Employers Must Protect Workers from Excessive Heat
OSHA’s Heat Illness Website Outlines Employers’ Legal Duties
Under federal law, employers are responsible for providing workplaces free of known safety hazards, which includes protecting workers from extreme heat. The U.S. Occupational Safety and Health Administration’s (OSHA) heat illness website provides employers with (among other things) information on how to meet their obligations under the law.
OSHA’s tips and strategies include the following:
- Provide heat stress training. Topics you may wish to address include worker risk, prevention, symptoms (including the importance of workers monitoring themselves and coworkers), treatment, and personal protective equipment.
- Schedule hot jobs for the cooler part of the day. The best way to prevent heat illness is to make the work environment cooler. Monitor weather reports daily and reschedule jobs with high heat exposure to cooler times of the day. When possible, routine maintenance and repair projects should be scheduled for the cooler seasons of the year.
- Provide rest periods with water breaks. Provide workers with plenty of cool water in convenient, visible locations in shade or air conditioning that are close to the work area. Avoid alcohol and drinks with large amounts of caffeine or sugar.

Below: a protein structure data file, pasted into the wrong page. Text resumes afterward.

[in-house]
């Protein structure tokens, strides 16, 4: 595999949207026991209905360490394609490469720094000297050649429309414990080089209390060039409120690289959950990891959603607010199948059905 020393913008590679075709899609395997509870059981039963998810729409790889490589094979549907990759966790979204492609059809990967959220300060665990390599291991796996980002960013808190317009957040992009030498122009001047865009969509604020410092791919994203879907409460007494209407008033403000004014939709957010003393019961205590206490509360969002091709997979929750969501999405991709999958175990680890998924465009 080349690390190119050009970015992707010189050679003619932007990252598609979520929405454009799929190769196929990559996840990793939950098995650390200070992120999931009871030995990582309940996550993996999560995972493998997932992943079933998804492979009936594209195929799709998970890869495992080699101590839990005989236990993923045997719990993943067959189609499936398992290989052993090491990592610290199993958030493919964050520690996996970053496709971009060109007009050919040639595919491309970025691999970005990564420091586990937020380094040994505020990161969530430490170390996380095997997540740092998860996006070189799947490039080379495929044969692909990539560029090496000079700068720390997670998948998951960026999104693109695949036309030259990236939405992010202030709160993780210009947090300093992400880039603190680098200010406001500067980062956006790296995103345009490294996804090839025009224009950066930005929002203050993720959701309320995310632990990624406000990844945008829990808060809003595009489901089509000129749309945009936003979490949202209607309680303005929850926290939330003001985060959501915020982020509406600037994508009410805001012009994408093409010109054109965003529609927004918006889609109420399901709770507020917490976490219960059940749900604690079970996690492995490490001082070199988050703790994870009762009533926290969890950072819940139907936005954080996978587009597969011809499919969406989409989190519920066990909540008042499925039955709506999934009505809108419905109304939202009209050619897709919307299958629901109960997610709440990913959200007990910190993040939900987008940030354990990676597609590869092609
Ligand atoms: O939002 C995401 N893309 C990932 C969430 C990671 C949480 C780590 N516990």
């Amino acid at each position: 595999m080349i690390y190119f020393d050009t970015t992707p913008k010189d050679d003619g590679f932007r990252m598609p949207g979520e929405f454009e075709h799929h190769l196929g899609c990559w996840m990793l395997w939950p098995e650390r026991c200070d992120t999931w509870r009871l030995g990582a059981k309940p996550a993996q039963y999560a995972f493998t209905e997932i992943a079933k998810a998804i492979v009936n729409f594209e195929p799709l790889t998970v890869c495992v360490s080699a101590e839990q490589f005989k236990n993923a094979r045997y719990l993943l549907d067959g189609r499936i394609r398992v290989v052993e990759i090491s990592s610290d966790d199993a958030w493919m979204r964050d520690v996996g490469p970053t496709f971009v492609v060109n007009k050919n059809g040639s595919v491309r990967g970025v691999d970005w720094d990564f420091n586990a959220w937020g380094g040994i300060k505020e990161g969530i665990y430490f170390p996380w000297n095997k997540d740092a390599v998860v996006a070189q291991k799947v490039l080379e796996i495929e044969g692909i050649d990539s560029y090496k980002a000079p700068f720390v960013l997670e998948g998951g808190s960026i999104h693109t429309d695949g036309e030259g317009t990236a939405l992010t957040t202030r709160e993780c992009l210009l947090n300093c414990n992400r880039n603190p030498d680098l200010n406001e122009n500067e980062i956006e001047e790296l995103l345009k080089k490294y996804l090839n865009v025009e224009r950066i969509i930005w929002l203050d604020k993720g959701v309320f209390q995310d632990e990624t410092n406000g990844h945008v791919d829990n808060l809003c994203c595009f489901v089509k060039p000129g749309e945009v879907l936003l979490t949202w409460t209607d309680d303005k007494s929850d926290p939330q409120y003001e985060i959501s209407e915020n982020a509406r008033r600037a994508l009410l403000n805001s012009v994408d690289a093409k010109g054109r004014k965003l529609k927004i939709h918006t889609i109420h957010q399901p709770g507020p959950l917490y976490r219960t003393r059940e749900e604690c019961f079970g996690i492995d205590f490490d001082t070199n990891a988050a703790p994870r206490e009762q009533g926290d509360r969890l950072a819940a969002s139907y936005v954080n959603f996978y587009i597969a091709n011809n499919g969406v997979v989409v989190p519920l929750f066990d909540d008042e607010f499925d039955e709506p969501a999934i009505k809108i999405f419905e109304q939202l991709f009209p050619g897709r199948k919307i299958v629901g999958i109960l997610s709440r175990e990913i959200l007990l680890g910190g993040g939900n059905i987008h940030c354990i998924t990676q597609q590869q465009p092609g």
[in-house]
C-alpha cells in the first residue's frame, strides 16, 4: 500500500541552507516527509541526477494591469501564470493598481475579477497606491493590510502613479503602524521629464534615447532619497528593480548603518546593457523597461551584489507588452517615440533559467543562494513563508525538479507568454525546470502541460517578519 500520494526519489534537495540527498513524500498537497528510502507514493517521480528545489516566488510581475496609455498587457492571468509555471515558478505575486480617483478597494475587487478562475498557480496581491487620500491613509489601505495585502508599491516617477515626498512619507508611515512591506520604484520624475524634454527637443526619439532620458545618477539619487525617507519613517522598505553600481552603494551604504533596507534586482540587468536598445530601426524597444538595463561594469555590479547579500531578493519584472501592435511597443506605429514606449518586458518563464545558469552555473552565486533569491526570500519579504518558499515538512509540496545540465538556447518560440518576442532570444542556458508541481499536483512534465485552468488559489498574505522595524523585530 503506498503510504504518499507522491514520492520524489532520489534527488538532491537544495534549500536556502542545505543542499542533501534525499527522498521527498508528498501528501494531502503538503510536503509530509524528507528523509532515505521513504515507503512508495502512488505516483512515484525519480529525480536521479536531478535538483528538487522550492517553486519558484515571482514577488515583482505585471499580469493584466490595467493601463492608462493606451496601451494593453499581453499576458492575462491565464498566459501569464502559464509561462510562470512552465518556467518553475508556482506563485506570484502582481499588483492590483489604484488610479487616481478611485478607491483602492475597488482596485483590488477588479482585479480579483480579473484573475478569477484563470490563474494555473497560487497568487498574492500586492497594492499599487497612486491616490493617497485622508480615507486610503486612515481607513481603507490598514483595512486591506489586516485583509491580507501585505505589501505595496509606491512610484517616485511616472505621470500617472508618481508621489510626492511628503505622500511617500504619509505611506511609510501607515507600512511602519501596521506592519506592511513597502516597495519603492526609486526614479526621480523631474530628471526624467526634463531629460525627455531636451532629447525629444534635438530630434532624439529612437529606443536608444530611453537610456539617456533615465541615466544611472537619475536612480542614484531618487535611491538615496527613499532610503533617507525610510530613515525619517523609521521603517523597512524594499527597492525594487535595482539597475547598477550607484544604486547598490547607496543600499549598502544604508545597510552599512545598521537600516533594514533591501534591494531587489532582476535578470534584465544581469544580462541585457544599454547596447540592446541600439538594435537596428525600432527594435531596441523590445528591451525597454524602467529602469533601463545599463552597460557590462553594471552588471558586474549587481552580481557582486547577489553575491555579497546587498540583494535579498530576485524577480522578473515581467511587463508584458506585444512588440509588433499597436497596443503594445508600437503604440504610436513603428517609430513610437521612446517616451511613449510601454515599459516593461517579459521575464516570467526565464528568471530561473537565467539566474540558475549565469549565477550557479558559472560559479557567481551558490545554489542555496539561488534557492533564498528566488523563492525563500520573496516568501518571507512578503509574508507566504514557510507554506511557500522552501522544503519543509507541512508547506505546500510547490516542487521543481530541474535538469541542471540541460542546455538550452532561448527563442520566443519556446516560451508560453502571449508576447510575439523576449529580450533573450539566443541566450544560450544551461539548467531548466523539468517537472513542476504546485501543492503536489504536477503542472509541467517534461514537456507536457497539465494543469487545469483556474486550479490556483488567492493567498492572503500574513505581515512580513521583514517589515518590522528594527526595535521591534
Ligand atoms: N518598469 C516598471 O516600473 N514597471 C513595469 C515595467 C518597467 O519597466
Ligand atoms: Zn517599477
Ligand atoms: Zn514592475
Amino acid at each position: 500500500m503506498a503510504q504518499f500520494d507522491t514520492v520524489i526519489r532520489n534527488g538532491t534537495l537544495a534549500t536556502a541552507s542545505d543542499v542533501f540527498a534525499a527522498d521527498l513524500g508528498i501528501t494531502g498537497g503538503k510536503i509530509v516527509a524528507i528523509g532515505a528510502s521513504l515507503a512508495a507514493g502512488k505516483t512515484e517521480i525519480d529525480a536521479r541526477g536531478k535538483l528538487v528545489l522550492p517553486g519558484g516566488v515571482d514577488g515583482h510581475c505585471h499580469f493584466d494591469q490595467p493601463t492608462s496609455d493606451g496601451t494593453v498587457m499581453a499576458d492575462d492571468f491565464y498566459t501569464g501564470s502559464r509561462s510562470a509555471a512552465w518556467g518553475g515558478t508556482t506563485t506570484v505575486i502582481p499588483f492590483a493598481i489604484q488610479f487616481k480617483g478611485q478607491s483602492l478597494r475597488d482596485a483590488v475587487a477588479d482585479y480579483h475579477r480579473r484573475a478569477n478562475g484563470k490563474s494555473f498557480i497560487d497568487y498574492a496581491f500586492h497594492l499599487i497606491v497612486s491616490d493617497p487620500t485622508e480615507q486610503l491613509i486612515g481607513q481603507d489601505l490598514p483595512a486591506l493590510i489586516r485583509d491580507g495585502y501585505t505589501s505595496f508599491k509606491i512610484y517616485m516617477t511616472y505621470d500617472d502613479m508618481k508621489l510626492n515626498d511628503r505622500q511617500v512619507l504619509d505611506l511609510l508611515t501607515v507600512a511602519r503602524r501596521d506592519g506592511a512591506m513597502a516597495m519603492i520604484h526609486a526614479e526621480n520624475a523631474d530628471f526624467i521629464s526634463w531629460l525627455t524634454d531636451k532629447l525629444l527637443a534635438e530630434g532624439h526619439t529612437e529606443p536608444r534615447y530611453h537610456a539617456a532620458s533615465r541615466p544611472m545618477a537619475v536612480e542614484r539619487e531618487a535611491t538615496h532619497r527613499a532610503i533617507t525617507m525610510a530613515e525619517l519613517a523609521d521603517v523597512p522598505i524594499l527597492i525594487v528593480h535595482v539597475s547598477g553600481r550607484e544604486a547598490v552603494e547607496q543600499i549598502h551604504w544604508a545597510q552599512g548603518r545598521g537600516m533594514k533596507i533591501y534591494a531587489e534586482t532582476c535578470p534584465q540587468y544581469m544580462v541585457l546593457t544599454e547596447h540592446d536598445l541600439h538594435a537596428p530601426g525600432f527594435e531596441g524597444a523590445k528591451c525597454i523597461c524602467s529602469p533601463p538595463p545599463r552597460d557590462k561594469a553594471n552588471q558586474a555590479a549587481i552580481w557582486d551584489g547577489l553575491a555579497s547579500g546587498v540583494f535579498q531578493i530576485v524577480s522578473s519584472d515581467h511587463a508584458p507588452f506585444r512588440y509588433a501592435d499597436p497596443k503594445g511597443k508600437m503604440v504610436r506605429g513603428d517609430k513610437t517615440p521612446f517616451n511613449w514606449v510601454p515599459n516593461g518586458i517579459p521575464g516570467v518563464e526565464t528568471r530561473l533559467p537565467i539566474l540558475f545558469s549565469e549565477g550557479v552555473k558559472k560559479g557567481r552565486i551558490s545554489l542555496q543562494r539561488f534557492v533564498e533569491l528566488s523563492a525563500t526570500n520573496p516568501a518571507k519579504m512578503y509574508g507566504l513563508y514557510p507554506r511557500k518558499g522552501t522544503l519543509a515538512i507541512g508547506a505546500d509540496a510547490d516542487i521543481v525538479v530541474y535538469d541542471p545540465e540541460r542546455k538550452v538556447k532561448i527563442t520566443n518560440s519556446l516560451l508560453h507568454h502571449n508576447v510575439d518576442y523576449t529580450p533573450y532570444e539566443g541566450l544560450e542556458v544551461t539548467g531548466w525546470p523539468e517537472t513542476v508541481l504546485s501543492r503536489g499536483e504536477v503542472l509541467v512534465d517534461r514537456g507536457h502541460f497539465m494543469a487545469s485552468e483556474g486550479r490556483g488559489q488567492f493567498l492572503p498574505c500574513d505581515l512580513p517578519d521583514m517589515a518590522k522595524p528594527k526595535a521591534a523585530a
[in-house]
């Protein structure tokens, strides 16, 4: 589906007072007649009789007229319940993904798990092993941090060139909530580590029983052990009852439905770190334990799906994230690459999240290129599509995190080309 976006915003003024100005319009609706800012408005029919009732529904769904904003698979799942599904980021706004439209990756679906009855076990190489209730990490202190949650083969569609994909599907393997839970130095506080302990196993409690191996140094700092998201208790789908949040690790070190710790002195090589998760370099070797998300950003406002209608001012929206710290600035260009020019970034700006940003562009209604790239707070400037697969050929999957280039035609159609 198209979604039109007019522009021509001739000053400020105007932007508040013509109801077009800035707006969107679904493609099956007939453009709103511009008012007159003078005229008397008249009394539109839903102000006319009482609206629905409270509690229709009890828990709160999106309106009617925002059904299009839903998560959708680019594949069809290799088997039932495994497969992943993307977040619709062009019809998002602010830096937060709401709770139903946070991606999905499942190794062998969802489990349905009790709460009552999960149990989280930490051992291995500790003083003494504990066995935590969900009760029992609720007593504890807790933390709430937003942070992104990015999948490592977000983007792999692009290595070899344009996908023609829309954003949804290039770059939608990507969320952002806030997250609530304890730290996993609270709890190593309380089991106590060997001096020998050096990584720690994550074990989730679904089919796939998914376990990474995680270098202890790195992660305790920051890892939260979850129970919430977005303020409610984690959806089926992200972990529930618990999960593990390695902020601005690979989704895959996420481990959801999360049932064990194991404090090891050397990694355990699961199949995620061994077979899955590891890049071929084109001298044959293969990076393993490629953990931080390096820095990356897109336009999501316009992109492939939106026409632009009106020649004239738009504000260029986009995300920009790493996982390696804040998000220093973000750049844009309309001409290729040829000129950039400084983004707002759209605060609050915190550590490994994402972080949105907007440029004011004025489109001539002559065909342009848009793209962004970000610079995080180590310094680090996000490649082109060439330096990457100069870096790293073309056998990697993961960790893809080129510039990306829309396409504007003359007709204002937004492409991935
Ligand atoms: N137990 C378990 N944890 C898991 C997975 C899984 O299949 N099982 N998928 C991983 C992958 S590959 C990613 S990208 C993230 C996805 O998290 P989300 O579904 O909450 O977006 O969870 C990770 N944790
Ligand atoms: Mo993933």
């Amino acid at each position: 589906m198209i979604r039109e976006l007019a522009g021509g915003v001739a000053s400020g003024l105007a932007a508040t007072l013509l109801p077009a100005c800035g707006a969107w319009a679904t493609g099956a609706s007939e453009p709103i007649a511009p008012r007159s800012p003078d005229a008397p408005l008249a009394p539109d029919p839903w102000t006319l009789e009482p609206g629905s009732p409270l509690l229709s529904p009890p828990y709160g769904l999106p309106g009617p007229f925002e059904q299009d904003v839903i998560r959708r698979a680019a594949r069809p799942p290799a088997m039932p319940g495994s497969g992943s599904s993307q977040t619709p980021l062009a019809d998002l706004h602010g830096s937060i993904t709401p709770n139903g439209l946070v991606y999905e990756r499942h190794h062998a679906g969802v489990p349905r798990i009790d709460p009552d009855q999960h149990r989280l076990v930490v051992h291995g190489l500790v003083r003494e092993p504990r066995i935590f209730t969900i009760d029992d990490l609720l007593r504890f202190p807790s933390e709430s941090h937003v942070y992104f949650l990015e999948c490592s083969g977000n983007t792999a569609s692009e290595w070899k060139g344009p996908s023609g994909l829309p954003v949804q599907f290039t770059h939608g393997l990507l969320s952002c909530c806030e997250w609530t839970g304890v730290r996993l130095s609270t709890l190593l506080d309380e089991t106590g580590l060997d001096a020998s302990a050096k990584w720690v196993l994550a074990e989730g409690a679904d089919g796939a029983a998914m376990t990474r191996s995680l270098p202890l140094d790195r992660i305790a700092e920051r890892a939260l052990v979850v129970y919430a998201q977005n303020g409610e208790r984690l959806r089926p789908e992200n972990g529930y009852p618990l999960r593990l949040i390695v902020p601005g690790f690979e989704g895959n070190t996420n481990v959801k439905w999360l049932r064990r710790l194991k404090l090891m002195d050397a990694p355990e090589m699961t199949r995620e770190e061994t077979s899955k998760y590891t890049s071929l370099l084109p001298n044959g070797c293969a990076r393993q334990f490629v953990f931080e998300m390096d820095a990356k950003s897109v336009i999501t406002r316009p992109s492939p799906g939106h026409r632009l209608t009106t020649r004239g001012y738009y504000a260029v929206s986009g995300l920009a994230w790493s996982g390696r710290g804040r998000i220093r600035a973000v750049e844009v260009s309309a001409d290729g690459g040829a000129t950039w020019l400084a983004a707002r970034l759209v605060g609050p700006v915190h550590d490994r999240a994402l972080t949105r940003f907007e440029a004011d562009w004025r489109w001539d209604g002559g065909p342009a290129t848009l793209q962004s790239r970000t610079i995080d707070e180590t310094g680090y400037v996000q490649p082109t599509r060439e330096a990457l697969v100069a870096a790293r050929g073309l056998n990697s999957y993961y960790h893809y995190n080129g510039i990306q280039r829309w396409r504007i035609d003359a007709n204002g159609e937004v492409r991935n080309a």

- Monitor workers who are at risk of heat stress. Workers are at an increased risk of heat stress from personal protective equipment, when the outside temperature exceeds 70°F, or while working at high energy levels. Workers should be monitored by establishing a routine to periodically check them for signs and symptoms of overexposure.
- Acclimatize workers by exposing them for progressively longer periods to hot work environments. Allow workers to get used to hot environments by gradually increasing exposure over at least a 5-day work period. OSHA suggests beginning with 50% of the normal workload and time spent in the hot environment, and then gradually building up to 100% by the fifth day.